Romania and Bulgaria partly join Schengen area after thirteen-year-long wait

Passengers arriving at the Henri Coanda International Airport pass under a Schengen Information sign, in Otopeni, near Bucharest, Romania, Sunday, March 31, 2024.
Passengers arriving at the Henri Coanda International Airport pass under a Schengen Information sign, in Otopeni, near Bucharest, Romania, Sunday, March 31, 2024. Copyright Andreea Alexandru/AP
By Euronews with AP
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A veto from Austria means the new status will not apply for land routes, due to concerns of an influx of refugees.

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Bulgaria and Romania joined Europe's  Schengen area of free movement on Sunday, joining the rest of Europe travelling freely by air and sea without border checks.

The admission to the zone comes after a thirteen-year wait.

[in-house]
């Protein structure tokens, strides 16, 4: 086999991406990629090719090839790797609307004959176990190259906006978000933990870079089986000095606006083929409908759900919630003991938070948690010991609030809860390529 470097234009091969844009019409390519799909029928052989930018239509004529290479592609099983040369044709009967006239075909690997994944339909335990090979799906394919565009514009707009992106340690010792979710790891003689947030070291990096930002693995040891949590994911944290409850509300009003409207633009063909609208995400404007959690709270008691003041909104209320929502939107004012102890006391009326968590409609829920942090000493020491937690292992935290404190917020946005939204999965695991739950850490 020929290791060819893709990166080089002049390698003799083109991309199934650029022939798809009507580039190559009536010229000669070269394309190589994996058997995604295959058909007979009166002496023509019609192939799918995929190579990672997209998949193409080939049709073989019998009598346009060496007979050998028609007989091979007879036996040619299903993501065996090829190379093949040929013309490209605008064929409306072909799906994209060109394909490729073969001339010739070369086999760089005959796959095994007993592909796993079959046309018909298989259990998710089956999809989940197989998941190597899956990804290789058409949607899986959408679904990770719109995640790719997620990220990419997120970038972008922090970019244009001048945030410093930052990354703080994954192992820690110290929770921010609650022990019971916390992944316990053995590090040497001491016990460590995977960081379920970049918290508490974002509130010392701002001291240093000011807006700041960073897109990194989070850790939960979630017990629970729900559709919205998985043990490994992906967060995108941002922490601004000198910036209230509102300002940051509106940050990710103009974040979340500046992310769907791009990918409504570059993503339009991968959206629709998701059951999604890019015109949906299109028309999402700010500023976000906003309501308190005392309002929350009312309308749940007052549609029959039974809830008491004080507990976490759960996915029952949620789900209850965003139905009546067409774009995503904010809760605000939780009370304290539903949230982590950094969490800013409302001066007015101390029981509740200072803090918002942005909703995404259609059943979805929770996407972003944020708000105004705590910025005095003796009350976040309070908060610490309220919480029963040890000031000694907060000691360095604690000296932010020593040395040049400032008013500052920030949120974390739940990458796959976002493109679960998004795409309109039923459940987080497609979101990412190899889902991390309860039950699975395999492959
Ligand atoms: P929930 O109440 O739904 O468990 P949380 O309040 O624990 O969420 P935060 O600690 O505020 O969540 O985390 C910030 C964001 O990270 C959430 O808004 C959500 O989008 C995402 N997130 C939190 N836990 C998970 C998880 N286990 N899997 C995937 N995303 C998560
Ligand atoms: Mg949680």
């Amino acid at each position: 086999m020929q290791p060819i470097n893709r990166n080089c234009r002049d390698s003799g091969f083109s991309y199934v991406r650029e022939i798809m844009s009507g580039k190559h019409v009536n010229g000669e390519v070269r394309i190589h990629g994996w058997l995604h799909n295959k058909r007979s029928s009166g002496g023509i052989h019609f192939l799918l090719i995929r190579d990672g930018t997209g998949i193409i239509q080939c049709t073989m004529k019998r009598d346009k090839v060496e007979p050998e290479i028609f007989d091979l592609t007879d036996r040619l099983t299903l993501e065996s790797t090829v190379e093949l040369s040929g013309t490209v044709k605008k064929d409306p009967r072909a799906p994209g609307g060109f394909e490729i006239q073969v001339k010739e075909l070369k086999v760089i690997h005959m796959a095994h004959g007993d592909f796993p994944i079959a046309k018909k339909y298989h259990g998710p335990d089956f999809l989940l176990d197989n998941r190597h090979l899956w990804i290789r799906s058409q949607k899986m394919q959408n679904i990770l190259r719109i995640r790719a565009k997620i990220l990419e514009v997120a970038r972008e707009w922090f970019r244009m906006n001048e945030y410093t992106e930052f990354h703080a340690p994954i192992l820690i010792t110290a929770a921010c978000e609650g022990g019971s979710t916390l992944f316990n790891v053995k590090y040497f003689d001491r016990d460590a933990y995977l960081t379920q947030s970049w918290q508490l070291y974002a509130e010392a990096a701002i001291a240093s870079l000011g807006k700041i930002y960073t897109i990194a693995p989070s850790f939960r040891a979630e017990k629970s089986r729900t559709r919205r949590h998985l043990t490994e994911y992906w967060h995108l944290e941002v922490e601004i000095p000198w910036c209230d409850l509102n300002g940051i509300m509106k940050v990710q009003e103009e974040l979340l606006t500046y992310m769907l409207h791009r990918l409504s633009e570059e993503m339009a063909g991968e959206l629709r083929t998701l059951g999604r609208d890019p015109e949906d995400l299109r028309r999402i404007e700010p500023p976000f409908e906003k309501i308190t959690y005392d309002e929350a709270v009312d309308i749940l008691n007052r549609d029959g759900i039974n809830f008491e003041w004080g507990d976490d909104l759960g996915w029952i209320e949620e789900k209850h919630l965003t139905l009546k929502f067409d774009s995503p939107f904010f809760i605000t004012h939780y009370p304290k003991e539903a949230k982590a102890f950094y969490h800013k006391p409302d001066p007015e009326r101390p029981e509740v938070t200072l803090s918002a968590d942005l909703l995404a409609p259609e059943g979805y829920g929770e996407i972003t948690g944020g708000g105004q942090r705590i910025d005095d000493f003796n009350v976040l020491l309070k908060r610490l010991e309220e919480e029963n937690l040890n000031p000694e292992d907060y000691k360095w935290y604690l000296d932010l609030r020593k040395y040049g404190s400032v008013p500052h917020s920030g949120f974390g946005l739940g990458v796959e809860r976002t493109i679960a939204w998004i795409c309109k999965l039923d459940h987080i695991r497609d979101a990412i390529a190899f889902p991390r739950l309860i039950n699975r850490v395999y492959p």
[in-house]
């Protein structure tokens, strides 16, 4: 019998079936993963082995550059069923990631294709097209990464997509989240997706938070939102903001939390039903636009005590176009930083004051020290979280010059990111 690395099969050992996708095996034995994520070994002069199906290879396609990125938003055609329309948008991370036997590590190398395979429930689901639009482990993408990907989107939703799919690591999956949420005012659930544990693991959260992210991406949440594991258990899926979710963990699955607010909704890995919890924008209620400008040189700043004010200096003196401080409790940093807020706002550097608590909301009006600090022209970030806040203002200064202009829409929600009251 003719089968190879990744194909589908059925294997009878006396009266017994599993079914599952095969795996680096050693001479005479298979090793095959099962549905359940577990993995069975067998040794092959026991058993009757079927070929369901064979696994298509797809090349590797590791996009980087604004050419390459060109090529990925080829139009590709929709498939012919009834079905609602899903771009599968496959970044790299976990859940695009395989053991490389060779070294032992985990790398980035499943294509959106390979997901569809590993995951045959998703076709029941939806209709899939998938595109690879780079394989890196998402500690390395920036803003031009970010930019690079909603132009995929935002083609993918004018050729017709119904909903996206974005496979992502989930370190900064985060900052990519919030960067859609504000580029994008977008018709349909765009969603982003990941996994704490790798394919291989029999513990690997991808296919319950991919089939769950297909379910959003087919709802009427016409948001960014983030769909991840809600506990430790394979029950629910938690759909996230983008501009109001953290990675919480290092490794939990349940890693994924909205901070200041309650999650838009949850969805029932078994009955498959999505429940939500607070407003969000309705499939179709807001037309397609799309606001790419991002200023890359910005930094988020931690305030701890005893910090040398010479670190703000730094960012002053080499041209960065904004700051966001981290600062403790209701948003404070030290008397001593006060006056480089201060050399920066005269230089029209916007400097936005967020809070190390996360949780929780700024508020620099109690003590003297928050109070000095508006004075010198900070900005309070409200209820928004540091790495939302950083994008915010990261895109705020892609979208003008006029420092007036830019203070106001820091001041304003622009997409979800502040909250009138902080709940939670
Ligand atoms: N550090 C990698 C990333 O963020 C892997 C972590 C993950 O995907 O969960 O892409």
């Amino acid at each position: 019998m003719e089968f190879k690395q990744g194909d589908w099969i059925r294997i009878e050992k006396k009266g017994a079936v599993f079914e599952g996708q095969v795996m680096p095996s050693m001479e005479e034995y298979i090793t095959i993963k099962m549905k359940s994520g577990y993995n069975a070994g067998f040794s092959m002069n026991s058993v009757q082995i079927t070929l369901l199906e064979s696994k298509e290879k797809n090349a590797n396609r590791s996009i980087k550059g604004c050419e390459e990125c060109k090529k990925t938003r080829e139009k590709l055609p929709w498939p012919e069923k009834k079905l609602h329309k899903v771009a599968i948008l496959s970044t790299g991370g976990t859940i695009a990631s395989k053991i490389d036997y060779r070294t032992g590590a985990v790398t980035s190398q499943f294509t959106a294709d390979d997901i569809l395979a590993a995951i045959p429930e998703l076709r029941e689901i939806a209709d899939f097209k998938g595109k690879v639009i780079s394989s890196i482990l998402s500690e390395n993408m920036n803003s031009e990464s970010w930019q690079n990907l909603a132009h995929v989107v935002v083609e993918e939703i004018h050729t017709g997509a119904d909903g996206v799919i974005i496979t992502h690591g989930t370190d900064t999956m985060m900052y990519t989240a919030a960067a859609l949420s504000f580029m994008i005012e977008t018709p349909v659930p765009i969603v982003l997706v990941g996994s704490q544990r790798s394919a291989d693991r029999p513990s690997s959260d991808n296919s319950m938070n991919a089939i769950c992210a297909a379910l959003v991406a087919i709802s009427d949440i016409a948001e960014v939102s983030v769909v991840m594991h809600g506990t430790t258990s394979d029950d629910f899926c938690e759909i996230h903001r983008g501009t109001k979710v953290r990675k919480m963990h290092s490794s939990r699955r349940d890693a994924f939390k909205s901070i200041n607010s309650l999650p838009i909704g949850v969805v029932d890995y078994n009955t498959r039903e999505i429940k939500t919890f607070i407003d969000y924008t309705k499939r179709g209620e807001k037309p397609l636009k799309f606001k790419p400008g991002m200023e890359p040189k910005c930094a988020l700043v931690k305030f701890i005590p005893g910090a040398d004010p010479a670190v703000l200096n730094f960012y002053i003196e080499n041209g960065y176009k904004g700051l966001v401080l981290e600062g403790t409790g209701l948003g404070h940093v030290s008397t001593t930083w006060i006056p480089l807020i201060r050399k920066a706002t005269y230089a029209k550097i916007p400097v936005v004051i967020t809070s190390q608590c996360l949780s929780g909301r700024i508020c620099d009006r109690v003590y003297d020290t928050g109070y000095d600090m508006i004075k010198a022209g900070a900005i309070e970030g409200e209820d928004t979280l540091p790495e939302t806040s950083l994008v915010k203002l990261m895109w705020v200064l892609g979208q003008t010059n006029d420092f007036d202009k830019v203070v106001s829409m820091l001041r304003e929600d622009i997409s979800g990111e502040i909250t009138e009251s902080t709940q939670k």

The membership is partial, however, as a veto by Austria means the new membership will not apply to land routes, which Vienna argued would lead to more asylum seekers travelling into Europe.  

"This is a great success for both countries," President of the European Commission Ursula von der Leyen said.

"And a historic moment for the Schengen area — the largest area of free movement in the world. Together, we are building a stronger, more united Europe for all our citizens."

The Schengen zone will now comprise of 29 members – 25 of the 27 European Union member states as well as Switzerland, Norway, Iceland and Liechtenstein.

Romania's government said Schengen rules would apply to four seaports and 17 airports, including Bucharest's largest Otopeni airport.

Increased border police and immigration officers will be deployed to support passengers, and random checks will be carried out to detect people with false documents.

In January 2023 Croatia beat Romania and Bulgaria to become Schengen's 27th member, despite joining the EU later.

The Schengen Area was created in 1995 following the signing of the Schengen Agreement 10 years earlier between five member states of the European Economic Community: Germany, Belgium, France, Luxembourg and the Netherlands.

Several other agreements followed until the 2007 enlargement, integrating nine additional countries into the free movement area.

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